Getting Ready for Your Adoption Homestudy

By Theresa McCoy, LBSW

terri mccoyIf you are looking into adoption, you have probably heard that you‘ll need a "homestudy." Even the word, itself, is intimidating and brings forth images of social workers in white gloves testing for dust on your furniture.

In reality, a homestudy is not only an evaluation tool used by social workers, it is also a learning process for you. If you are working with a licensed adoption agency, classes may be required prior to the homestudy to help you prepare for your unique adoption experience. Subjects might include Birthparent Issues . . . Talking With Your Child About Adoption . . . Respecting Your Child's Heritage . . . Attachment, and other related topics. Because these classes are an important step in the process, both parents are expected to attend (no excuses). Arrange your schedule(s) accordingly.

Following the classes will be a series of interviews with a social worker. At least one of these will be in your home and should include all current family members. Keep in mind that the social worker is looking for the "real" you, not just the "right" answers to his/her questions. An honest portrayal of your lifestyle, personalities, and parenting style is vitally important. When completed, your homestudy will be a comprehensive report on you and your family, including a recommendation as to your suitability to adopt.

During the matching process, your completed homestudy may stay with the original agency or, if you are working across state lines or between countries, it may be shared with other agencies/social workers.

In domestic infant placements, birthparents are often involved in choosing new parents for the child. In this case, in addition to the homestudy, you may be asked to create a "personal profile" for birthparents to read. This is not a form to fill out, rather it is your opportunity to portray your family in a very personalized way through a letter or scrapbook that will be shared with a birthparent. Creativity and honesty are very important because your profile is the first impression that birth parents will have as they consider you as possible parent(s) for their child. Imagine yourself being the birthparent. What would you need to know before trusting the care of your child to a total stranger?

The following charts will help you prepare for the entire process, including points to include in your personal profile.

Expect questions/paperwork about:
Adoption preferences (ie. age, open
adoption, special needs, etc.) 
Family Background
Marital History
Child Rearing Philosophy and Practices
Physical/Mental Health
Job History/Occupation
Financial Information
Criminal Record
Child Abuse Registry checks
Letter to Birthparents (See below)

Be prepared for questions about why you want to adopt, what your hopes are for your child's future, how you will handle discipline and how you were parented as a child. The paperwork may seem endless, but it can provide you and your partner with an opportunity to talk over important issues in preparation for parenthood.

Helpful Suggestions . . .
In General
  • Discuss adoption ahead of time with children/relatives.
  • It's not necessary to prepare new child's room beforehand; There is no guarantee of placement and it may set you up for heartbreak.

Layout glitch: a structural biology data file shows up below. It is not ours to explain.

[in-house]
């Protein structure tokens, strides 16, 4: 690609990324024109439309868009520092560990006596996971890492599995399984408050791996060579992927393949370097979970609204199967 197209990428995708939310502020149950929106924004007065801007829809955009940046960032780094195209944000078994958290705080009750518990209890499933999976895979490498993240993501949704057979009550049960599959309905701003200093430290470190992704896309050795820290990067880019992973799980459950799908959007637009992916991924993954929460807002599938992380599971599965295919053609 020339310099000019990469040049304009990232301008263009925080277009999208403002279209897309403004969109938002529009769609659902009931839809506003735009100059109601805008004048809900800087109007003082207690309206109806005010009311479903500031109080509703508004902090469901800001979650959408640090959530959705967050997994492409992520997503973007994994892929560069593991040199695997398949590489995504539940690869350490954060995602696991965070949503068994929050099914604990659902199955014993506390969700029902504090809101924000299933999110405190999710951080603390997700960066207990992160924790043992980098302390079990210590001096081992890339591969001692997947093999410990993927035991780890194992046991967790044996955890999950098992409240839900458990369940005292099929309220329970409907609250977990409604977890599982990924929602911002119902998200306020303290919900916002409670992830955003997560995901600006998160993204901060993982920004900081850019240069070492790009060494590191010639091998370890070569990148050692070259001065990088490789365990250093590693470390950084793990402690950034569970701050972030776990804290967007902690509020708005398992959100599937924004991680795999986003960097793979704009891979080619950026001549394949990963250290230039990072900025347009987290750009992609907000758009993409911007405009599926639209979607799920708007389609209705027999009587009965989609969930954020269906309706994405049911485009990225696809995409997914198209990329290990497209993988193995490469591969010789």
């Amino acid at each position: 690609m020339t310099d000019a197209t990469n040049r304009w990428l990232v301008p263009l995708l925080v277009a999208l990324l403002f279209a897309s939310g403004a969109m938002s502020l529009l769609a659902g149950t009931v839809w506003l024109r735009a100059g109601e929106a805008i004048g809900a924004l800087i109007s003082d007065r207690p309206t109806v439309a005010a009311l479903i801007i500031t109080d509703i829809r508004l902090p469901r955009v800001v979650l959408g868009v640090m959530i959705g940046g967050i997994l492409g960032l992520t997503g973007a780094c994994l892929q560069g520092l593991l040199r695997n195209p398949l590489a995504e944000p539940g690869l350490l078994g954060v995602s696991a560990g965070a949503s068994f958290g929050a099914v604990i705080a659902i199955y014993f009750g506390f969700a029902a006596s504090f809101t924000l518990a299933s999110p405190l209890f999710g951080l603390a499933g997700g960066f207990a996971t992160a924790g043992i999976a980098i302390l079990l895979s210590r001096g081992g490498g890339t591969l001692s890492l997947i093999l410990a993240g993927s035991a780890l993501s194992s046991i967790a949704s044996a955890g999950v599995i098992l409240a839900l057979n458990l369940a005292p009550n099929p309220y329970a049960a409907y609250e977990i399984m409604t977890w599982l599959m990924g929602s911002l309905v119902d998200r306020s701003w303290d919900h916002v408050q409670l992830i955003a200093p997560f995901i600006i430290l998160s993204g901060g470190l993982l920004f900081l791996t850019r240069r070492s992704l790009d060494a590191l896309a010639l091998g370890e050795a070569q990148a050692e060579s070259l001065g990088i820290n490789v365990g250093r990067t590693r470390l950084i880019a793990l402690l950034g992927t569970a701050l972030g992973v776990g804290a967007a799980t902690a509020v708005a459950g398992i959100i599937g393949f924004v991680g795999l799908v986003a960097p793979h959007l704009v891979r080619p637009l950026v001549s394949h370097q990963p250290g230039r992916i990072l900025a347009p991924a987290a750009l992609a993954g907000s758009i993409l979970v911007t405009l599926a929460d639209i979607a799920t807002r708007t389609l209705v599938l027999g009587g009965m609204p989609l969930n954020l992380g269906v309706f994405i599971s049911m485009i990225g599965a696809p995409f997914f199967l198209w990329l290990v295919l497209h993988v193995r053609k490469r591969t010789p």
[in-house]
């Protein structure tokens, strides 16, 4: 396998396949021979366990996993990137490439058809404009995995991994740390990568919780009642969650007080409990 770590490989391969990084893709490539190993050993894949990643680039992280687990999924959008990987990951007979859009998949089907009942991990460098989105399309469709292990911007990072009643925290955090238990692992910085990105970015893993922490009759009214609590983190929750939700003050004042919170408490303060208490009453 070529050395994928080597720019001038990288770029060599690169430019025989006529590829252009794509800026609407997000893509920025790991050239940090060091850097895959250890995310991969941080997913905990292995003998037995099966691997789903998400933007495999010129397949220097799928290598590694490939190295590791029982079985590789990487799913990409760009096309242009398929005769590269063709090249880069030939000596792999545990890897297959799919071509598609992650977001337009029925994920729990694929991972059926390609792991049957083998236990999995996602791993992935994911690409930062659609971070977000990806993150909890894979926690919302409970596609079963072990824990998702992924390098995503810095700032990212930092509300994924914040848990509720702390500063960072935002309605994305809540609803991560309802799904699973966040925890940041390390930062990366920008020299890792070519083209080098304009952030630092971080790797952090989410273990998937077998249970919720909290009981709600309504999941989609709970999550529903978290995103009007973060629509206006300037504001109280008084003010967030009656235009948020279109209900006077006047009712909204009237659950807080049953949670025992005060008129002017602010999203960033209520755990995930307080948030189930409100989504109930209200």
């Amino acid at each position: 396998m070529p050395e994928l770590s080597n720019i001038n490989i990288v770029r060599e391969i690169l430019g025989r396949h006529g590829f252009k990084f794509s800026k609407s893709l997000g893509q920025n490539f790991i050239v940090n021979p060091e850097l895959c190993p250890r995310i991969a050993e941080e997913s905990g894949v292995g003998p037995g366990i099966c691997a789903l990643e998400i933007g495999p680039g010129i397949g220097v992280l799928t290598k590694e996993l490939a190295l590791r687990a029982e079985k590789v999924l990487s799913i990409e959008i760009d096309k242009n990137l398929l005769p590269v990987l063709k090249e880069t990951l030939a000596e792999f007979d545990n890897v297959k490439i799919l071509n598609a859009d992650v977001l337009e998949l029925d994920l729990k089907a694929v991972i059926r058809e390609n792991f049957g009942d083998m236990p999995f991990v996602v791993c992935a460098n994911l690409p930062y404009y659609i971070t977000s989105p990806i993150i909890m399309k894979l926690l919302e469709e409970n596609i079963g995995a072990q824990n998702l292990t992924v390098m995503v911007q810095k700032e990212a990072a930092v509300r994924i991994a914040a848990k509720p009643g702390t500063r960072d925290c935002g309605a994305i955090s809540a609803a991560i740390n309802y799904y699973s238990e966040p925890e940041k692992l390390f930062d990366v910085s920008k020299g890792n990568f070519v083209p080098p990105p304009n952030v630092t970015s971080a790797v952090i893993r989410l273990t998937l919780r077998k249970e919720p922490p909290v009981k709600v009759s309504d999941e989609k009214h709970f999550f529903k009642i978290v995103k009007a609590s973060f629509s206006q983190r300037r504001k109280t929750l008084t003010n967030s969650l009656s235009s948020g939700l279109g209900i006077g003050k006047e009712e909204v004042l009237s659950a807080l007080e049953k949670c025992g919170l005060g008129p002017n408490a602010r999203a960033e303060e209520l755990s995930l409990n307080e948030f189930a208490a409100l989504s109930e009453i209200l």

• Be enthusiastic, but don't overdo phone calls to wrkr.
  • Attend all classes – it shows you are committed.
During the interviews:
  • Turn off TV and cell phone
  • Arrange activities (or get sitter for young children.)
  • A perfect house isn't necessary; a lived
  • in look is "kid-friendly".
  • Ask questions – this is your life; you need to know everything.
  • Give detailed answers. "Yes" and "No" may not be enough.
  • Be honest about your past: over-coming challenges can be a strength
  • It's OK to say "I don't know. . . I may need your advise on that."
Creating Your Profile for Birthparent Review

Choose a format (letter w/photos or a scrapbook of photos w/captions). Use no more than two pages for a letter. (Hand write if your spelling and handwriting are good.) Use first names only, do not include identifying info (address, schools attended, last name, etc.)
Include description of:
- Why you decided to adopt
- Marital relationship
- Your personality, interests, hobbies.
- Values and beliefs
- Occupation 
- Ability to provide higher education
- Home and community (good schools, etc.)
- Family/ closeness to relatives
- Relatives' attitude toward adoption
Explain feelings about:
- Meeting with birthparent
- Willingness to share info/photos post adoption
- Telling child about birth parent

Add A Personal Message:
- Acknowledge courage of birth- parent's decision 
- Ask to be chosen

These are brief guidelines. Use your own creativity, but most of all, be honest and be yourself.

Homestudies vary from state to state, agency to agency. Check the laws in your state; a homestudy may possibly be waivered for relatives and step-parent adoptions. Your homestudy may need to be updated to stay current or a new one completed for the adoption of another child. Be informed . . . be patient . . . the results will be worth the wait.

Theresa McCoy, LBSW has served all parties to adoption for twenty-five years, working in both public and private agencies in Iowa as well as handling independent homestudies. In addition to her work with children and families, she is a partner in Adoption World Specialties and has authored life books and an adoption preparation workbook for children.